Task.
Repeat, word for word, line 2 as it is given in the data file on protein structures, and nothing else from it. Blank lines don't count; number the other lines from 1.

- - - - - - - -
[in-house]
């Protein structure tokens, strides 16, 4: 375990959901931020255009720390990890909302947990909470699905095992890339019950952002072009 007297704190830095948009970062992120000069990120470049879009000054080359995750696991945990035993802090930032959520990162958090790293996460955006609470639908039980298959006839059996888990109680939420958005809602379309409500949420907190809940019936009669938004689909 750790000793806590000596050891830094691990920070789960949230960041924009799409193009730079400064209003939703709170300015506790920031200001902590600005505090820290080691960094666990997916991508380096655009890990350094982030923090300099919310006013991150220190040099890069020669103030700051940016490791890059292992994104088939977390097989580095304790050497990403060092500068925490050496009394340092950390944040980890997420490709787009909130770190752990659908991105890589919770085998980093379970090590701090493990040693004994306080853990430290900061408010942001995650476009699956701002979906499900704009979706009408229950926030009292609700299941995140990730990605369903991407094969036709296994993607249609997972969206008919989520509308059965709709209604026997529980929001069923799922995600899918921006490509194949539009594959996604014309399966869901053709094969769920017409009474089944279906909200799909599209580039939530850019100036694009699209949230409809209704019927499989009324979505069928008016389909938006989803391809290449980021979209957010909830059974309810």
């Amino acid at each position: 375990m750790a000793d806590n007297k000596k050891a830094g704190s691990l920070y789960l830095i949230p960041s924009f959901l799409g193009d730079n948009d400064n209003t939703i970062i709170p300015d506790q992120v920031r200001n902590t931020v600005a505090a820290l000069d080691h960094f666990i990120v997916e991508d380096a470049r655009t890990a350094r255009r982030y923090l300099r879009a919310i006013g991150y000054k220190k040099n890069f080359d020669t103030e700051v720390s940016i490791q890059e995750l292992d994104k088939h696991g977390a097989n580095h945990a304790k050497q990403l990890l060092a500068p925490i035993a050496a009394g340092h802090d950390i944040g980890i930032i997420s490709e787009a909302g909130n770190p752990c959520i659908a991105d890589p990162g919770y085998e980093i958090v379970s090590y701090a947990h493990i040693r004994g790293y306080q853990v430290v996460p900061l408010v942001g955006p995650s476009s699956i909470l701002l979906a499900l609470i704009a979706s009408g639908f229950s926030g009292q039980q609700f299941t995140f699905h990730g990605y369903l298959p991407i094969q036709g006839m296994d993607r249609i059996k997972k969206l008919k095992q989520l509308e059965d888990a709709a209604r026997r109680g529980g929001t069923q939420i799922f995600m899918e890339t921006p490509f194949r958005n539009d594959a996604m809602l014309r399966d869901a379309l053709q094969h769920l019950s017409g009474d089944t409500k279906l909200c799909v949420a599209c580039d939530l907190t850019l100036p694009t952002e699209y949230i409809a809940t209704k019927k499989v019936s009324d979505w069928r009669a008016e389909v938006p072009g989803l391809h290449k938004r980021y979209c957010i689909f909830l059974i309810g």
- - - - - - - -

């Protein structure tokens, strides 16, 4: 375990959901931020255009720390990890909302947990909470699905095992890339019950952002072009 007297704190830095948009970062992120000069990120470049879009000054080359995750696991945990035993802090930032959520990162958090790293996460955006609470639908039980298959006839059996888990109680939420958005809602379309409500949420907190809940019936009669938004689909 750790000793806590000596050891830094691990920070789960949230960041924009799409193009730079400064209003939703709170300015506790920031200001902590600005505090820290080691960094666990997916991508380096655009890990350094982030923090300099919310006013991150220190040099890069020669103030700051940016490791890059292992994104088939977390097989580095304790050497990403060092500068925490050496009394340092950390944040980890997420490709787009909130770190752990659908991105890589919770085998980093379970090590701090493990040693004994306080853990430290900061408010942001995650476009699956701002979906499900704009979706009408229950926030009292609700299941995140990730990605369903991407094969036709296994993607249609997972969206008919989520509308059965709709209604026997529980929001069923799922995600899918921006490509194949539009594959996604014309399966869901053709094969769920017409009474089944279906909200799909599209580039939530850019100036694009699209949230409809209704019927499989009324979505069928008016389909938006989803391809290449980021979209957010909830059974309810």